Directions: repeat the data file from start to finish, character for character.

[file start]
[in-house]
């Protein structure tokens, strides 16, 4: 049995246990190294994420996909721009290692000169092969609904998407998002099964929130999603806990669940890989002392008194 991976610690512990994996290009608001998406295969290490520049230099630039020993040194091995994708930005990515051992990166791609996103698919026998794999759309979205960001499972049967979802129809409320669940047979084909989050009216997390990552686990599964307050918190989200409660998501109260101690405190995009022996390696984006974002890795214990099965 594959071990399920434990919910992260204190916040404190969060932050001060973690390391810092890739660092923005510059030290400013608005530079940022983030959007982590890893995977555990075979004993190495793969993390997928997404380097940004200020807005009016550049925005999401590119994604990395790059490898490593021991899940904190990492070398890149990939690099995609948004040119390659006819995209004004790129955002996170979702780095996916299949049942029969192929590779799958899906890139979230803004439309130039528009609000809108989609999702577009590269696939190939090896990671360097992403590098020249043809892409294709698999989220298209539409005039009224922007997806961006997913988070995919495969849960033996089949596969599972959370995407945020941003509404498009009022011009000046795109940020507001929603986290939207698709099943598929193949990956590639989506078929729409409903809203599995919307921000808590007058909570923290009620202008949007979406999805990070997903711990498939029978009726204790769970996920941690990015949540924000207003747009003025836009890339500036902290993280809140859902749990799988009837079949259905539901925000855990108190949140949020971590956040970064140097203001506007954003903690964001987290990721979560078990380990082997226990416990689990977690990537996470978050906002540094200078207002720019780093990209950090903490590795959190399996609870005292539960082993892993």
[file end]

[in-house]
């Protein structure tokens, strides 16, 4: 049995246990190294994420996909721009290692000169092969609904998407998002099964929130999603806990669940890989002392008194 991976610690512990994996290009608001998406295969290490520049230099630039020993040194091995994708930005990515051992990166791609996103698919026998794999759309979205960001499972049967979802129809409320669940047979084909989050009216997390990552686990599964307050918190989200409660998501109260101690405190995009022996390696984006974002890795214990099965 594959071990399920434990919910992260204190916040404190969060932050001060973690390391810092890739660092923005510059030290400013608005530079940022983030959007982590890893995977555990075979004993190495793969993390997928997404380097940004200020807005009016550049925005999401590119994604990395790059490898490593021991899940904190990492070398890149990939690099995609948004040119390659006819995209004004790129955002996170979702780095996916299949049942029969192929590779799958899906890139979230803004439309130039528009609000809108989609999702577009590269696939190939090896990671360097992403590098020249043809892409294709698999989220298209539409005039009224922007997806961006997913988070995919495969849960033996089949596969599972959370995407945020941003509404498009009022011009000046795109940020507001929603986290939207698709099943598929193949990956590639989506078929729409409903809203599995919307921000808590007058909570923290009620202008949007979406999805990070997903711990498939029978009726204790769970996920941690990015949540924000207003747009003025836009890339500036902290993280809140859902749990799988009837079949259905539901925000855990108190949140949020971590956040970064140097203001506007954003903690964001987290990721979560078990380990082997226990416990689990977690990537996470978050906002540094200078207002720019780093990209950090903490590795959190399996609870005292539960082993892993």